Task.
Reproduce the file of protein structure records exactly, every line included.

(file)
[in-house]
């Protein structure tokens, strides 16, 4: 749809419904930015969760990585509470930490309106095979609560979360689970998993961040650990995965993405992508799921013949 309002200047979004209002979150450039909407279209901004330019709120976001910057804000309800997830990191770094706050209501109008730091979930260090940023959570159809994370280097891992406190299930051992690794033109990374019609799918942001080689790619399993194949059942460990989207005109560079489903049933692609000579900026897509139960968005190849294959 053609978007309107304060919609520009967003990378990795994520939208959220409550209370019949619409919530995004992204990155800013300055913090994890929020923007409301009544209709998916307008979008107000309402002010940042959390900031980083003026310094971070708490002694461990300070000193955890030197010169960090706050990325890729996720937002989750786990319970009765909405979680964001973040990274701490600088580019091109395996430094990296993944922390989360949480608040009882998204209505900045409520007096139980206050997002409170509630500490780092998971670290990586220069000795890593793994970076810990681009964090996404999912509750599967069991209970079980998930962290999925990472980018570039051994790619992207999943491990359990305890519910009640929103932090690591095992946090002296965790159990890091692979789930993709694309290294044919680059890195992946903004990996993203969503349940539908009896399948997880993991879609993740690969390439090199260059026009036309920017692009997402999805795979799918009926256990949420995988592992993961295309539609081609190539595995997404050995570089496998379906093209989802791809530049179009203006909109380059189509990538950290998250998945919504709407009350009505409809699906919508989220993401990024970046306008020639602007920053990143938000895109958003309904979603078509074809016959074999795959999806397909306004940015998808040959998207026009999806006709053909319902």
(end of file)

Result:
[in-house]
């Protein structure tokens, strides 16, 4: 749809419904930015969760990585509470930490309106095979609560979360689970998993961040650990995965993405992508799921013949 309002200047979004209002979150450039909407279209901004330019709120976001910057804000309800997830990191770094706050209501109008730091979930260090940023959570159809994370280097891992406190299930051992690794033109990374019609799918942001080689790619399993194949059942460990989207005109560079489903049933692609000579900026897509139960968005190849294959 053609978007309107304060919609520009967003990378990795994520939208959220409550209370019949619409919530995004992204990155800013300055913090994890929020923007409301009544209709998916307008979008107000309402002010940042959390900031980083003026310094971070708490002694461990300070000193955890030197010169960090706050990325890729996720937002989750786990319970009765909405979680964001973040990274701490600088580019091109395996430094990296993944922390989360949480608040009882998204209505900045409520007096139980206050997002409170509630500490780092998971670290990586220069000795890593793994970076810990681009964090996404999912509750599967069991209970079980998930962290999925990472980018570039051994790619992207999943491990359990305890519910009640929103932090690591095992946090002296965790159990890091692979789930993709694309290294044919680059890195992946903004990996993203969503349940539908009896399948997880993991879609993740690969390439090199260059026009036309920017692009997402999805795979799918009926256990949420995988592992993961295309539609081609190539595995997404050995570089496998379906093209989802791809530049179009203006909109380059189509990538950290998250998945919504709407009350009505409809699906919508989220993401990024970046306008020639602007920053990143938000895109958003309904979603078509074809016959074999795959999806397909306004940015998808040959998207026009999806006709053909319902």